Disability insurance

Decide if you need disability insurance

Disability insurance can help protect you and your family from an unexpected illness or accident that leaves you unable to work and earn an income.

Generally, disability insurance replaces between 60% and 85% of your regular income, up to a maximum amount, for a specified time if you:

Permanent refers to the nature of the disability. It does not mean that you'll get benefits for the rest of your life.

Many employers offer disability insurance. However, you can get your own disability insurance plan through a life and health insurance agent.

If you're self-employed, you can also get disability insurance that will cover many of your business expenses if you're unable to work.

What to consider when buying disability insurance

If you're considering disability insurance, make sure you:

Consider group insurance offered through a union, guild, or professional or alumni association. Premiums for this type of coverage usually increase as you get older. You'll need to renew your insurance every few years.

Short-term disability insurance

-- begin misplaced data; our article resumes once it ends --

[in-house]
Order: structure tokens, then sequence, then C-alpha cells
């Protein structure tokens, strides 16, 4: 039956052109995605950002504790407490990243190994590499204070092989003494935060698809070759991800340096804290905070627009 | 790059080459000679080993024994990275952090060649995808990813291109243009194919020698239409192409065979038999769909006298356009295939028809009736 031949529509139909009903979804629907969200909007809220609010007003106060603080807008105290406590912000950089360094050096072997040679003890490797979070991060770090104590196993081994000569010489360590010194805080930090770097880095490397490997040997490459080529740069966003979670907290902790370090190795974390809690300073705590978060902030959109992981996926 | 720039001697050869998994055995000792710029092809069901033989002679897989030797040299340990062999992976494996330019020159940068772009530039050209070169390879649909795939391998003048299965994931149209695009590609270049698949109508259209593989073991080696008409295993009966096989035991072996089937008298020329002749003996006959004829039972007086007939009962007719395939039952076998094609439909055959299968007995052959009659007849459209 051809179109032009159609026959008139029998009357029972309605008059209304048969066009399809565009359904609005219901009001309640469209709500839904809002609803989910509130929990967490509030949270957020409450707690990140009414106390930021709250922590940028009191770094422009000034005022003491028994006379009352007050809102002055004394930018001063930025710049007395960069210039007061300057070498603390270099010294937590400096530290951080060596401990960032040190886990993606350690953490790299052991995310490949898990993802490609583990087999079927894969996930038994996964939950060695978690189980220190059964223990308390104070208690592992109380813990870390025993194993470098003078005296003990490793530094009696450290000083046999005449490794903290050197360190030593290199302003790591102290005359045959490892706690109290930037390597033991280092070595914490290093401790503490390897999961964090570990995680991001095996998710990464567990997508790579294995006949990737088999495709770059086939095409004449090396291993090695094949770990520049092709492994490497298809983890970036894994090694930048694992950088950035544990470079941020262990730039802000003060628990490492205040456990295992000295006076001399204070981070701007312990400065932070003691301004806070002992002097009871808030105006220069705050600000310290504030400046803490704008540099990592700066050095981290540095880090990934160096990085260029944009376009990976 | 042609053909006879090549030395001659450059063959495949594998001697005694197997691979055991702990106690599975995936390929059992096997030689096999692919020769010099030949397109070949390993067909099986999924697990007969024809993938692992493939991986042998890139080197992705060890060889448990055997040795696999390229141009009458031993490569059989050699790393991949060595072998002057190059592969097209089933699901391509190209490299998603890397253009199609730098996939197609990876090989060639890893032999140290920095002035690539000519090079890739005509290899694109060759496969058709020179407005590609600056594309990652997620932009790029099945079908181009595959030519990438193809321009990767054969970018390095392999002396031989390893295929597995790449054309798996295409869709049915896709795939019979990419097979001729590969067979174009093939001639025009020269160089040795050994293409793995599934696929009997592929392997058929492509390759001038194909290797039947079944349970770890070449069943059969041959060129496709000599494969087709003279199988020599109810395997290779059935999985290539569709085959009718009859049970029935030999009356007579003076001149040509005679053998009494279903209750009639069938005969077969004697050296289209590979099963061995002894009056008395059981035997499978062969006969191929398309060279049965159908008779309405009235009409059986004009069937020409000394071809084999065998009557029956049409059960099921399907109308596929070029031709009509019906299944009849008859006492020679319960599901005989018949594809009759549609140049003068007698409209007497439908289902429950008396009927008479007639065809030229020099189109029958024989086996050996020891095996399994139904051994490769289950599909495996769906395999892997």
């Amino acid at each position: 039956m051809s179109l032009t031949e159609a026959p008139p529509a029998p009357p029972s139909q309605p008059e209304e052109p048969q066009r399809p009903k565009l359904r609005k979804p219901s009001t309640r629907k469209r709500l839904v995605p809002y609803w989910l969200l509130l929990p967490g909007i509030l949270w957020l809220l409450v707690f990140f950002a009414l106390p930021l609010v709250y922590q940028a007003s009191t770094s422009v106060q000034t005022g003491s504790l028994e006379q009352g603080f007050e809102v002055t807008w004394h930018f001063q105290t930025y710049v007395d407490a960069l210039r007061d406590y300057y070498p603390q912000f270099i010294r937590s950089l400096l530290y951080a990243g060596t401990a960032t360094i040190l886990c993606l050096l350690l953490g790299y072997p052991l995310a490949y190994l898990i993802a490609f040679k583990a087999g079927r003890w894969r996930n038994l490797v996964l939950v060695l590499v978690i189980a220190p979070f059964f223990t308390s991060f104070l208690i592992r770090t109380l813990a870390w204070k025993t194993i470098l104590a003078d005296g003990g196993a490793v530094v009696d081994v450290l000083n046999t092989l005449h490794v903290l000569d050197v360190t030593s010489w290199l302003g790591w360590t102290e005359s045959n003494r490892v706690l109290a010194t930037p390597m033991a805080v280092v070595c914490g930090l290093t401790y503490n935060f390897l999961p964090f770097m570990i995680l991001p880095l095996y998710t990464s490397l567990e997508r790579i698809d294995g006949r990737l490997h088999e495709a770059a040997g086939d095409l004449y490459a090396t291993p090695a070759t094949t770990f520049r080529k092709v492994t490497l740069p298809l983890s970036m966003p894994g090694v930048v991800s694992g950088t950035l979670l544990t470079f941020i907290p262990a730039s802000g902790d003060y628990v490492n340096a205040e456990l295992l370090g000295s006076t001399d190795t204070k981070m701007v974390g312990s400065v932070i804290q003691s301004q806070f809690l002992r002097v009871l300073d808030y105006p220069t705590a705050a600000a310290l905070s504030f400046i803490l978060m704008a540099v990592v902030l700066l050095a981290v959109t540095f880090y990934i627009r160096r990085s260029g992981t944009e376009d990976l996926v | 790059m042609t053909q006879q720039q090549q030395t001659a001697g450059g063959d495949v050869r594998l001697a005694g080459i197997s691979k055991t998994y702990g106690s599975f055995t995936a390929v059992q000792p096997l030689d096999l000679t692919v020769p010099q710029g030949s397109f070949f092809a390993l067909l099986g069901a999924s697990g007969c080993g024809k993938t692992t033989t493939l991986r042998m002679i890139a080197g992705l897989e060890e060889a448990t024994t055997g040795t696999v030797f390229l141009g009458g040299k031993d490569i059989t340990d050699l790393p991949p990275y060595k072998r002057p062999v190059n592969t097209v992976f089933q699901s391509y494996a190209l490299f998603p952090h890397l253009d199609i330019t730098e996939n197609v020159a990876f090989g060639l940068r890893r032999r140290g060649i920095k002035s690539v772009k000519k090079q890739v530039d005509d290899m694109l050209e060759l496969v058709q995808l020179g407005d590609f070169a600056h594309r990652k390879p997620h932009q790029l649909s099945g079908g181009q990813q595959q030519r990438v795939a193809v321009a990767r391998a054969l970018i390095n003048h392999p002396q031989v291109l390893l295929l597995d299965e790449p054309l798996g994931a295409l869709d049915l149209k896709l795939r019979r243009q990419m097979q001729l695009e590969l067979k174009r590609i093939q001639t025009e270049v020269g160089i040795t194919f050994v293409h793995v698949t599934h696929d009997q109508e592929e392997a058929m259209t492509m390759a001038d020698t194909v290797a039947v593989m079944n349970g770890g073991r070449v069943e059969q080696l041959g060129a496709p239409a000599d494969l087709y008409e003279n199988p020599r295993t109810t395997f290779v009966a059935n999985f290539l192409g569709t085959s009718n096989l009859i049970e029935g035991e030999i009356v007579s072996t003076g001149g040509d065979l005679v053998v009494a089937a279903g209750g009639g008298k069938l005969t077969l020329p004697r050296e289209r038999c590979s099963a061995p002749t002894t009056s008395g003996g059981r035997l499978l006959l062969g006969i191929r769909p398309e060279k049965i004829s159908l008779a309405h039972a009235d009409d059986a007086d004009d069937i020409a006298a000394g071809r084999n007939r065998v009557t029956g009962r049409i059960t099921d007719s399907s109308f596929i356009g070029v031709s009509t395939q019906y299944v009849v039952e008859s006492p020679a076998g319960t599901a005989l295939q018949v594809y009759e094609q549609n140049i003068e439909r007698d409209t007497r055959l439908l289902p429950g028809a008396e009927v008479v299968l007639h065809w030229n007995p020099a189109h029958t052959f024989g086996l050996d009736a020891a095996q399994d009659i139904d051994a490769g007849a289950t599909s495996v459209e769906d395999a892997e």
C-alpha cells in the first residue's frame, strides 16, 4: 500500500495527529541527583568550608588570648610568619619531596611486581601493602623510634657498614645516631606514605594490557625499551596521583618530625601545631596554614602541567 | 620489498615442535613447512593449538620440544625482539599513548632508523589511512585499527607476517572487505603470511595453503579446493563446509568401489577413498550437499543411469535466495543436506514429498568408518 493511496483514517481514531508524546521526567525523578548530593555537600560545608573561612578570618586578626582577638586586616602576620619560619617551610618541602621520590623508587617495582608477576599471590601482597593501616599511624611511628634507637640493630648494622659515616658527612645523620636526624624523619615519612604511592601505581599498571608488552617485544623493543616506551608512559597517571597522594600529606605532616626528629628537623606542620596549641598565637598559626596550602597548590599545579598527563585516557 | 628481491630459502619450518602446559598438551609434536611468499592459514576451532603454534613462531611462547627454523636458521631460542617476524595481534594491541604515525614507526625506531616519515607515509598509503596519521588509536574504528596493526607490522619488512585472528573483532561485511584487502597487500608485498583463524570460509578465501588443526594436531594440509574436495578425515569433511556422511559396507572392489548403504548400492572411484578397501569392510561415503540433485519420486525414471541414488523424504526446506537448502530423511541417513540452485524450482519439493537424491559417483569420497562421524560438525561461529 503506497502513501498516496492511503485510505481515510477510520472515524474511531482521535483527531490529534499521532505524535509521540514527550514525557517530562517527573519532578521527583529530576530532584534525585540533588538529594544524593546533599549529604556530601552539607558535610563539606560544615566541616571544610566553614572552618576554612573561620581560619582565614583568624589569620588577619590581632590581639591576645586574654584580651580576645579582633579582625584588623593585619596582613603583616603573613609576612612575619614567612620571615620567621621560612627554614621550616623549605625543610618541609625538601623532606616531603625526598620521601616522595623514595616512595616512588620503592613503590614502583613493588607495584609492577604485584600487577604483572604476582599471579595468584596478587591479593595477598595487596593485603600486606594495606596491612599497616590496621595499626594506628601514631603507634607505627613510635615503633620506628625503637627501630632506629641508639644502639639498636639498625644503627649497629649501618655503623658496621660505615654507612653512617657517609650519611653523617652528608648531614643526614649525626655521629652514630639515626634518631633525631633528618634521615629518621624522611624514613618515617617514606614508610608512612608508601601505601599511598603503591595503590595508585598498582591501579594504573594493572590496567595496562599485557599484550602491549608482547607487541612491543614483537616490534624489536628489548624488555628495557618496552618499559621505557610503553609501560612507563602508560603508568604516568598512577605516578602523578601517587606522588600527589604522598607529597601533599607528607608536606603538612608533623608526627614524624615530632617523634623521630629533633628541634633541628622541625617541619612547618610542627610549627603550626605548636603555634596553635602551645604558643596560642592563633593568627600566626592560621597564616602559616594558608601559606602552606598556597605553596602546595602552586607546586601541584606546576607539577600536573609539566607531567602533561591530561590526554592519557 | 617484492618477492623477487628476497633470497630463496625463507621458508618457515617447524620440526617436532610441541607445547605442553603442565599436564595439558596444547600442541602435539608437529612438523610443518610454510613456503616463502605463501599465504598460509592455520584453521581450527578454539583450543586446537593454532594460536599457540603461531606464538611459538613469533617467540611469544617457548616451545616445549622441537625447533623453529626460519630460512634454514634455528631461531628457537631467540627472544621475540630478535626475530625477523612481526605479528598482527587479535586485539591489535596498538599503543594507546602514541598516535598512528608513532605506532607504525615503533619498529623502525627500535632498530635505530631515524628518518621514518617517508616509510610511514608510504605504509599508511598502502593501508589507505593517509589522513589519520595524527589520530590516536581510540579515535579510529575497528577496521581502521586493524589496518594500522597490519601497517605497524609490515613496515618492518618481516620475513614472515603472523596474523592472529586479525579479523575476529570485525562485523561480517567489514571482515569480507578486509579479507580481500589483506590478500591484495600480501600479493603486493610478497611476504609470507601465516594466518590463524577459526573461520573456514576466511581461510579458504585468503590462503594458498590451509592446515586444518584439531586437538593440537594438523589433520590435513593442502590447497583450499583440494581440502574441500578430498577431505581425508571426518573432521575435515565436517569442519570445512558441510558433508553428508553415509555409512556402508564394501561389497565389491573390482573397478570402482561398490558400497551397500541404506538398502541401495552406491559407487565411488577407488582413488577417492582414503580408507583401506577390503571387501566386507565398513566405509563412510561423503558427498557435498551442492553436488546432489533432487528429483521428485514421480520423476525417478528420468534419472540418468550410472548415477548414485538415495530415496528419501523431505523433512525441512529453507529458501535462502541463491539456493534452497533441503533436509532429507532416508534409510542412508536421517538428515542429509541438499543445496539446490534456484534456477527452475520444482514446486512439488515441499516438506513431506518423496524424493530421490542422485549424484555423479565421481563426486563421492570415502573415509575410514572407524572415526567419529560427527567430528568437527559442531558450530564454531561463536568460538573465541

Short-term disability coverage typically provides benefits for up to 6 months while you're sick or injured.

If your employer has a short-term disability plan, your claim must be made through your disability plan. Employers aren't required to provide paid sick leave and each employer is different.

Speak with your employer’s human resources staff for details on your plan including any sick time or vacation time policies that might apply.

If you don't have short-term disability coverage and your employer does not offer one, you may be eligible for Employment Insurance (EI) sickness benefits.

To be eligible for EI sickness benefits, you must:

Find out if you're eligible for EI benefits.

Long-term disability insurance

Long-term disability insurance benefits generally begin when the following benefits end:

Most long-term disability plans will replace 60% to 70% of your normal income.

Each disability plan is different. Some may provide disability benefits for up to two years if you're unable to return to the job you had before becoming disabled. After two years, you may continue to receive benefits only if you're unable to work at any job.

Definition of disability

The definition of a disability can vary between insurance companies. The definition can even vary between different insurance plans from the same company.

Some disability plans may also require you take part in a rehabilitation program if they can help you get back to work.

Check with your insurance plan administrator or insurance agent to learn your plan’s definition of disability.

Any occupation

The definition of “any occupation” plan means you'll receive disability benefits only if you're unable to work at all. This mean your illness or injury prevents you performing the duties of any job for which you're reasonably suited.

You don't qualify for benefits if you can work in a different job from the one you had before your disability, based on your training, experience and education.